PWMPRCLK = 0x01; // Clk A pre-scale = 2 (PWM clock = 24MHz/2 = 12.0 MHz)

PWMCTL = 0x40; // CON45 = '1': 16-bit PWM counter, period and duty regs.

PWME |= 0x20; // turn-on PWM ch. 5

}
void play(unsigned short notepitch){

PWMPER45 = notepitch; // 12 MHz/note = audio frequency (in Hz)

PWMDTY45 = (notepitch/2); // (squarewave -- 0.50 x notepitch)

}
void delay(int noteduration){ // delay for 'noteduration' msecs

int i,j;

for(i=0; i

for(j=0; j<4000; j++);

}
/********** end of file *******/



Design Project (18 points)

Demonstrate to your instructor (onsite students) your speaker playing a short, recognizable tune that you write (25 notes or so, such as “Mary had a Little Lamb,” “Happy Birthday,” etc.).



The tune should repeat in a loop indefinitely. Comment key lines of code in your program (.c file) and answer the question below. Online students should submit a copy of your code with your lab report.


Lab 7 – Instructor Sign-off______________________

  1. TROUBLESHOOTING

Describe any problems encountered and how those problems were solved

The hardest part of this lab is making sure that you place the right notes in the right octave for the correct duration of time. It is not too difficult; it is just something the programmer has to be wary of when writing the code.


  1. QUESTION




  1. Given C7 = 8372.0 Hz what value would C7 need to be associated with (in #define C7)? Assume all other timer values are the same as in Fig. 4 and show your work.

Using the equation from above for Symbols,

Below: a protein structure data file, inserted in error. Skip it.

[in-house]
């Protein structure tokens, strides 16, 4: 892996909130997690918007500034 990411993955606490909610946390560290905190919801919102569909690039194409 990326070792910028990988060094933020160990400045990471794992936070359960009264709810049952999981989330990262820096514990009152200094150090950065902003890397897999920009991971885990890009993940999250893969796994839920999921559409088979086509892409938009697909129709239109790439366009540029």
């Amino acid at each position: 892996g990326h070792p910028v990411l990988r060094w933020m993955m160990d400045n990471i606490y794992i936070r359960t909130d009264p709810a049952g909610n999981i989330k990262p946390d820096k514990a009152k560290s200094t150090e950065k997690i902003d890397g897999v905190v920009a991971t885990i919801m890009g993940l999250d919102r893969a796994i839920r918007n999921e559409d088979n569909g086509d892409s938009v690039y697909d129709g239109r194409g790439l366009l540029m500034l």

[pitch = 12MHz/(audio frequency in Hz)


//(12M/8372.0)2 = 3866.69
#define C7 3867

Mary Had a Little Lamb code

//jumper J26 to connect speaker to pin PP5
#include /* common defines and macros */

#include /* derivative-specific definitions */

#pragma LINK_INFO DERIVATIVE "mc9s12dg256b"
//symbols

#define C3 45867

#define D3 40863

#define E3 36404

#define F3 34361

#define G3 30613

#define A3 27273

#define B3 24297

#define C4 22934

#define D4 20431

#define E4 18202

#define F4 17181

#define G4 15306

#define A4 13636

#define B4 12149

#define C5 11467

#define Qu 60000

#define Re 20

#define Q 250

#define H 500

#define W 1000
//structure definition

struct note{

unsigned short pitch;

unsigned int duration;

};
typedef struct note note_type;
//global

note_type song[52] = {{B3,Q},{Qu,Re},{A3,Q},{Qu,Re},{G3,Q},{Qu,Re},

{A3,Q},{Qu,Re},{B3,Q},{Qu,Re},{B3,Q},{Qu,Re},

{B3,H},{Qu,Re},{A3,Q},{Qu,Re},{A3,Q},{Qu,Re},

{A3,H},{Qu,Re},{B3,Q},{Qu,Re},{D4,Q},{Qu,Re},

{D4,H},{Qu,Re},{B3,Q},{Qu,Re},{A3,Q},{Qu,Re},

{G3,Q},{Qu,Re},{A3,Q},{Qu,Re},{B3,Q},{Qu,Re},

{B3,Q},{Qu,Re},{B3,Q},{Qu,Re},{B3,Q},{Qu,Re},

{A3,Q},{Qu,Re},{A3,Q},{Qu,Re},{B3,Q},{Qu,Re},

{A3,Q},{Qu,Re},{G3,W},{Qu,Re}};

//funtion prototypes

void init_PWM(void);

void play(unsigned short);

void delay(int);


//MAIN

void main(){

int i;

init_PWM();



while(1){

for (;;){

delay(80);

for(i=0;i<52;i++){

play(song[i].pitch);

delay(song[i].duration);

}

}

}



}
//functions

void init_PWM(){

PWMCLK = 0x00;

PWMPOL = 0x20;

PWMPRCLK = 0x01;

PWMCTL = 0x40;

PWME |= 0x20;

}
void play(unsigned short notepitch){

PWMPER45 = notepitch;

PWMDTY45 = (notepitch/2);

}
void delay(int noteduration){

int i,j;


for(i=0; ifor(j=0; j<4000; j++);



}


ECET-340 DeVry University 7-17-2009 kj